A controversy over $1.5 million donation by the Dharma Civilization Foundation to University of California at Irvine’s School of Humanities started last week with more than 350, including varsity students, signing an online petition questioning the non-profit’s motive behind the gift.
The petitioners questioned the donations by the foundation, saying they are worried that it might be an attempt to exert too much influence over hiring and may be pressuring professors.
The university announced the setting up of three new endowed chairs in October last year with the help of donations including from DCF. It said that the chairs will be named the Dhan Kaur Sahota Presidential Chair in Sikh Studies, Shri Parshvanath Presidential Chair in Jain Studies, and Swami Vivekananda-Dharma Civilization Foundation Presidential Chair in Modern India Studies.
The setting up of the chairs is aimed at expanding UCI’s scholarship in South Asian religions and culture. An Orange County Register report said quoting the vice president of the foundation that the current controversy is a “tempest in a teapot.”
“This petition has regrettably cast aspersions and doubt on the motivations and intentions of the Dharma Civilization Foundation” Kalyan Viswanathan, executive vice president of DCF, was quoted as saying.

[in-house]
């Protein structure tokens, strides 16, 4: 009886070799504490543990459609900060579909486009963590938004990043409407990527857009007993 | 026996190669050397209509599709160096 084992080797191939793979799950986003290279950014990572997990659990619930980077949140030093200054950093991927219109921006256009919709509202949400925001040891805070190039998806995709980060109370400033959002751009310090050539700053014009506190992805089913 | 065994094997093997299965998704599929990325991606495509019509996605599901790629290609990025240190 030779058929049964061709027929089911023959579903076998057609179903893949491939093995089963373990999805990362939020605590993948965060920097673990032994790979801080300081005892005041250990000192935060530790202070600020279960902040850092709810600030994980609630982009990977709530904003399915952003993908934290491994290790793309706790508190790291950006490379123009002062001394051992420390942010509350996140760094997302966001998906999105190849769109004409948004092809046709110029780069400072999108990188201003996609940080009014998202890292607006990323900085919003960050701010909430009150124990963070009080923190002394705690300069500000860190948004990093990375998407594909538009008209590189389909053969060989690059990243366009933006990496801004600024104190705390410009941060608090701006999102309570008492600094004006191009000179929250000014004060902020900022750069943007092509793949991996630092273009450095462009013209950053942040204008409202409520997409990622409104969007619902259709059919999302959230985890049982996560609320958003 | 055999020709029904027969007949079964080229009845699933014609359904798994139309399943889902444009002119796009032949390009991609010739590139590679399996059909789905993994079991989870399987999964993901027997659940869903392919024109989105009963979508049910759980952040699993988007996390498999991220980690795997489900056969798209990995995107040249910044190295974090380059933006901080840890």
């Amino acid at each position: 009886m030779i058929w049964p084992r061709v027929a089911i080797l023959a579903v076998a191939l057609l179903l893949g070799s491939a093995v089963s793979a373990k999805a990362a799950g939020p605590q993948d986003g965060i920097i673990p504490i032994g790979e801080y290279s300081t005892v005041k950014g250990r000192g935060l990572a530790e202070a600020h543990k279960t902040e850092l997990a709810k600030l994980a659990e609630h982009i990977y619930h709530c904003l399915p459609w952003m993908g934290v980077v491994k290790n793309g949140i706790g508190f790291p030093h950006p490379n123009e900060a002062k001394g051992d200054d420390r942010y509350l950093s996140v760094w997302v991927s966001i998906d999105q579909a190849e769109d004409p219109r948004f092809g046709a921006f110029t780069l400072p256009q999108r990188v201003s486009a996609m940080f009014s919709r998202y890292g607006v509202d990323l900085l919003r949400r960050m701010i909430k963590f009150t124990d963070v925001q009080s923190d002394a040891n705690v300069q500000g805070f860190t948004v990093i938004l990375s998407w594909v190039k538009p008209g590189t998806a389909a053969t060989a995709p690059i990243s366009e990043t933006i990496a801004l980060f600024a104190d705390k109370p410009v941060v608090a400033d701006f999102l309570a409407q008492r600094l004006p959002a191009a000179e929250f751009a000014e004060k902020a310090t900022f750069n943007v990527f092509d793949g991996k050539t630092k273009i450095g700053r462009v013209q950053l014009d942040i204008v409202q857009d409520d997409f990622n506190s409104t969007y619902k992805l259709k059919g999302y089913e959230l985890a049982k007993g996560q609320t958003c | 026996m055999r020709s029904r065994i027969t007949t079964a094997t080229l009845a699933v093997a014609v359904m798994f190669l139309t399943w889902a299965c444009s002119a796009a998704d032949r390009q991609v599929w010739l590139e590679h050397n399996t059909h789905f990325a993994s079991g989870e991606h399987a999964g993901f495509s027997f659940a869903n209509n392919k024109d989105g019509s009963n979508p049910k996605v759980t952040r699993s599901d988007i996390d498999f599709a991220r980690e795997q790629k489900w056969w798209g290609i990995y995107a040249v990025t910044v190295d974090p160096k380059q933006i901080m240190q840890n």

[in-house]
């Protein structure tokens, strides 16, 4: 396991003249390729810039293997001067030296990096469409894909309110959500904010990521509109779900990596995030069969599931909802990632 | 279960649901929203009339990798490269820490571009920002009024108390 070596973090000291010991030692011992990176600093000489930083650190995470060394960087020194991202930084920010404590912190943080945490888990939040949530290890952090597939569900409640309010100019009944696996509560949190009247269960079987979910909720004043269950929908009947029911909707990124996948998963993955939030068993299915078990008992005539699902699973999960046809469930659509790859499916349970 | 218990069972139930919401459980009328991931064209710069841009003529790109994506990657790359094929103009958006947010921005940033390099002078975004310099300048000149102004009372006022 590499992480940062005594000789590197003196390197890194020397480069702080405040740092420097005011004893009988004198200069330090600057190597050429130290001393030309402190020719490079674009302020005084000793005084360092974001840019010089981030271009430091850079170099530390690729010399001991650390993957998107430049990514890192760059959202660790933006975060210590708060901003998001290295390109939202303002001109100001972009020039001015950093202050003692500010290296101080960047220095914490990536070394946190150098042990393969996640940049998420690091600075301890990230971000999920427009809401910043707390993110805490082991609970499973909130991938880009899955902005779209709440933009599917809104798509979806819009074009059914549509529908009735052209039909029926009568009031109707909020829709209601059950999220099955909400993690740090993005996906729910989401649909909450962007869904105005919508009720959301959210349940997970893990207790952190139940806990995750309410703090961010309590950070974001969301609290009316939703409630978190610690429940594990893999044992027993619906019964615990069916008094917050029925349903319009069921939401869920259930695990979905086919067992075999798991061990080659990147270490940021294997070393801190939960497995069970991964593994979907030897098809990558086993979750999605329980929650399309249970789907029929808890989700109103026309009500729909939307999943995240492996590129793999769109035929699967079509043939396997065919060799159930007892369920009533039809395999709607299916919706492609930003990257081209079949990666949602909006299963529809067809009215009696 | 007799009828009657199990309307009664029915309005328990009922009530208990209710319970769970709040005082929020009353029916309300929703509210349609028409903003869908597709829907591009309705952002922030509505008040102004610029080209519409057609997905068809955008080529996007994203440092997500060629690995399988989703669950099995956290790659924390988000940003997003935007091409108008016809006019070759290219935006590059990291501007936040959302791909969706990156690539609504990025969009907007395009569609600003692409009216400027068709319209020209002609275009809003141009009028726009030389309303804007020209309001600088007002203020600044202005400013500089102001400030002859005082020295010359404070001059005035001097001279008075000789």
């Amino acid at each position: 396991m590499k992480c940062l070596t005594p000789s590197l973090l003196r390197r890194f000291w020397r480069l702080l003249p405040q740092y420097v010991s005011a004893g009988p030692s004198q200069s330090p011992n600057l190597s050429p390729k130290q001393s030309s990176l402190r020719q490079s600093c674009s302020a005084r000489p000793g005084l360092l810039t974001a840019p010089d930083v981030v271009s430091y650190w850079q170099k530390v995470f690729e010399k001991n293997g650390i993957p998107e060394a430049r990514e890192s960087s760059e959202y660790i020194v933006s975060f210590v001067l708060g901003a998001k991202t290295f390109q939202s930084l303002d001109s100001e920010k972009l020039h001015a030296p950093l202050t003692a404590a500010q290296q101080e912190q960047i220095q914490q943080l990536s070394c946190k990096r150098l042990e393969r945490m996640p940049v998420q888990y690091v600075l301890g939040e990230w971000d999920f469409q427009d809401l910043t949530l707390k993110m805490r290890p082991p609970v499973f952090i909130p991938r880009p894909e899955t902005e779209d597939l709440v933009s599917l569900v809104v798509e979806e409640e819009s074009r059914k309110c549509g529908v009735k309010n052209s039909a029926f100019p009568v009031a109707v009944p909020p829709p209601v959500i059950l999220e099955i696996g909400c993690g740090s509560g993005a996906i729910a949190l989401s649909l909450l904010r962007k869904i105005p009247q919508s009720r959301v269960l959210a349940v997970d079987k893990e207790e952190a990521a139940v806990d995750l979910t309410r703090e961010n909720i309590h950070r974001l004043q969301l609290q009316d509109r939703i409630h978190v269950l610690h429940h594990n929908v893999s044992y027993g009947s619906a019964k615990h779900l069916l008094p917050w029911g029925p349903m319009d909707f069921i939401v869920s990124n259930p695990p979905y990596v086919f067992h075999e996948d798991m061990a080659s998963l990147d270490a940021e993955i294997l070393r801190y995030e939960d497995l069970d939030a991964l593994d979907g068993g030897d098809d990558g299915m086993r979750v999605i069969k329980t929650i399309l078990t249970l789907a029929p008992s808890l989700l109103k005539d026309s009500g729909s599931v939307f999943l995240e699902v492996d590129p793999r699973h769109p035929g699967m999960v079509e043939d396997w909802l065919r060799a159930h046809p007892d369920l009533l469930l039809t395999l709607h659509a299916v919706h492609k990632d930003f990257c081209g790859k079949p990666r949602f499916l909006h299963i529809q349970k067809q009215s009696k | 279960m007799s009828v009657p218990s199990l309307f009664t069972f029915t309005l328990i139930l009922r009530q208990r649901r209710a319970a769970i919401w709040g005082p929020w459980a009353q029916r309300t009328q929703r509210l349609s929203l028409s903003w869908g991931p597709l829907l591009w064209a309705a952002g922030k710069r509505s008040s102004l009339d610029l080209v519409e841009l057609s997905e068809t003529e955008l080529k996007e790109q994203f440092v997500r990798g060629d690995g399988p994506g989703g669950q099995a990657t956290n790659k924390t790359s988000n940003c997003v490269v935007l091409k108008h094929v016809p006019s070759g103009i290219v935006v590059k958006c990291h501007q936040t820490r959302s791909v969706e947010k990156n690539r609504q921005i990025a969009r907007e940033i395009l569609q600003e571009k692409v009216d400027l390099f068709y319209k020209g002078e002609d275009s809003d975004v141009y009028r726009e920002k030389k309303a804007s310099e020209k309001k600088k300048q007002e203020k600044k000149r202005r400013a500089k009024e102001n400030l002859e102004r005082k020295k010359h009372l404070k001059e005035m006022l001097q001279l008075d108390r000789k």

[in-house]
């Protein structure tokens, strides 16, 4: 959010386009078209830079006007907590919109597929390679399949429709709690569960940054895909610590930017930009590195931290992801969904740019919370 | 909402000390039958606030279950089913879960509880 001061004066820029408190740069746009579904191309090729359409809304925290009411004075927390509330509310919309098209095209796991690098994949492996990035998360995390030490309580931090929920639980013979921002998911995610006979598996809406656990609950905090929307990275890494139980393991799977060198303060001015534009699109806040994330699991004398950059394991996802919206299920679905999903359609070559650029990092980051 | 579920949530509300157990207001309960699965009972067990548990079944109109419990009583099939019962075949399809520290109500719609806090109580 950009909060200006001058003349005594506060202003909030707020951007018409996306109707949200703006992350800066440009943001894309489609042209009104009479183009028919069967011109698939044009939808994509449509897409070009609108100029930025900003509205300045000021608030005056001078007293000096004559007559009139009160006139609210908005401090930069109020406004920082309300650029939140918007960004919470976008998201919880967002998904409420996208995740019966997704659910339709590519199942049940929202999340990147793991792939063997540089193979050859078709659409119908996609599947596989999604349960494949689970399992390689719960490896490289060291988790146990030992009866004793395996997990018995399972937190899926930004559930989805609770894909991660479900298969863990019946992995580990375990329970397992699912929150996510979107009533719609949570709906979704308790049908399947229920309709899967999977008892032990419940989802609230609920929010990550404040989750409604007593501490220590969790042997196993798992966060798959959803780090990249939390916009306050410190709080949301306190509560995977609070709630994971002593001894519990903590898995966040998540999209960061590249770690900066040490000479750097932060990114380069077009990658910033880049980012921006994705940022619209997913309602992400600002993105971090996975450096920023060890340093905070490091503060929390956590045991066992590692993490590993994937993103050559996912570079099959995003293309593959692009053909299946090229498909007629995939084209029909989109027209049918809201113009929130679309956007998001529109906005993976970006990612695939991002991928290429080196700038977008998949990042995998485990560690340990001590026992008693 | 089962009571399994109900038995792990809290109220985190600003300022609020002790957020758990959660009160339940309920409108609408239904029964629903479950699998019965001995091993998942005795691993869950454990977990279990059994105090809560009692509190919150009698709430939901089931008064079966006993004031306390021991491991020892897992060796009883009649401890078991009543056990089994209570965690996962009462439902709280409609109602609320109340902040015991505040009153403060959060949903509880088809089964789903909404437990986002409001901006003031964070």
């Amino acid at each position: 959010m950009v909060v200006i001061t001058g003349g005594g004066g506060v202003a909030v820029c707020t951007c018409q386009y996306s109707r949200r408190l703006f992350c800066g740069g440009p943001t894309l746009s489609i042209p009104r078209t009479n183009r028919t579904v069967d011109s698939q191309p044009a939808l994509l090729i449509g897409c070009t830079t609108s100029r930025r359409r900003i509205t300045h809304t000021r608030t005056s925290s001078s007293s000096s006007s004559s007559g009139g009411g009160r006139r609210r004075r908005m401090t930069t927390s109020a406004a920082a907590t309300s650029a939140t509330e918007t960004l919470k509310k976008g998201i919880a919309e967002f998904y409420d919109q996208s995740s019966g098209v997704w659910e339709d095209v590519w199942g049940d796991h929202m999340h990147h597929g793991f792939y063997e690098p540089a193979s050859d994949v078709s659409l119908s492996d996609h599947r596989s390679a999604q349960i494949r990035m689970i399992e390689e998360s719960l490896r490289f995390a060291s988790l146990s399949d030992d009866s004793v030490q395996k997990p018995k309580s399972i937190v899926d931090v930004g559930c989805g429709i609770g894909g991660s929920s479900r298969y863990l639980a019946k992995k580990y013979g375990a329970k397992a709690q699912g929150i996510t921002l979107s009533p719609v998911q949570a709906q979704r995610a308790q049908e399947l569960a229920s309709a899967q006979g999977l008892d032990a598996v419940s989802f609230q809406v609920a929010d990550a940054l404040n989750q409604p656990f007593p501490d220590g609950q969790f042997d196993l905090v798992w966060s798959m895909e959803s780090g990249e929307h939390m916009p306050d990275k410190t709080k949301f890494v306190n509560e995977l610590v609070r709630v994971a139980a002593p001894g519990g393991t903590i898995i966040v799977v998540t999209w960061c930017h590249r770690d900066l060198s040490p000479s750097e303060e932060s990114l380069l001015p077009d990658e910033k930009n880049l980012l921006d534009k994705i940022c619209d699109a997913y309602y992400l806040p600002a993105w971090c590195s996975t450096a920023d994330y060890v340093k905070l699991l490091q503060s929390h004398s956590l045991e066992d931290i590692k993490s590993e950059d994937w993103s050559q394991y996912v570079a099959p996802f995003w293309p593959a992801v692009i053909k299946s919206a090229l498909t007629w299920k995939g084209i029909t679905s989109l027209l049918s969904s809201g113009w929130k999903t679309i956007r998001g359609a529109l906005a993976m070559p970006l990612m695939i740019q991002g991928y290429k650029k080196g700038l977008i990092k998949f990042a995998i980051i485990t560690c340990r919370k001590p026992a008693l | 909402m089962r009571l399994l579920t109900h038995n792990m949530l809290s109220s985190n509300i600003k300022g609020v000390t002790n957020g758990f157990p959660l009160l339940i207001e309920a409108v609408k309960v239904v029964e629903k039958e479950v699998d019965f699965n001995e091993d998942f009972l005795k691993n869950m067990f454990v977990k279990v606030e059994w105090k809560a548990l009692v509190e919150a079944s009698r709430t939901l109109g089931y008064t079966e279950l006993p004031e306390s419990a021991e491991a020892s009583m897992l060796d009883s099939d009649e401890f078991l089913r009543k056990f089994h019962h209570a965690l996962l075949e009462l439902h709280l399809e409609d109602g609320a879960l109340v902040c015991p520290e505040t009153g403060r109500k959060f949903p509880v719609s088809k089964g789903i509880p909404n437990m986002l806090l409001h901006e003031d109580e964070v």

It also said that the organization “rejects the accusations put forth both by the petition and the people who have endorsed it as false and having little basis in fact.”
The foundation’s objective is to simply “find safe academic environments for the accurate and respectful study of the Dharma traditions of India” in the U.S., including Hinduism, Indian Buddhism, Jainism and Sikhism,” DCF was quoted as saying.
One of the criticisms against the foundation was that it brought prospective candidates to campus – which struck some as over-the-line. “DCF acknowledges that for members of the University faculty to engage with potential candidates for these proposed chairs through informal contact, at an early stage when the chairs have not yet been approved, and the faculty search committees have not yet been constituted could have given the appearance of an intent to exercise undue influence in the selection process,” Viswanathan was quoted as saying in a letter. “DCF had no such intentions, and regrets that some of its actions may have been cause for such misunderstanding.”
Some faculty members like Catherine Liu, a media studies professor in UCI’s School of Humanities, were, however, not convinced by DCF’s line of argument, saying that UCI is a secular, public university and does not teach faith-based scholarship.
“I don’t know what this scholar/practitioner line is – but DCF is implying that only a Hindu can teach Hinduism. We are not a seminary. I don’t think they understand that and I don’t think the Dean has communicated to them the nature of the academic enterprise,” Liu was quoted as saying.
UCI is still reviewing the gifts, and no decisions have been made yet, said university spokeswoman Cathy Lawhon.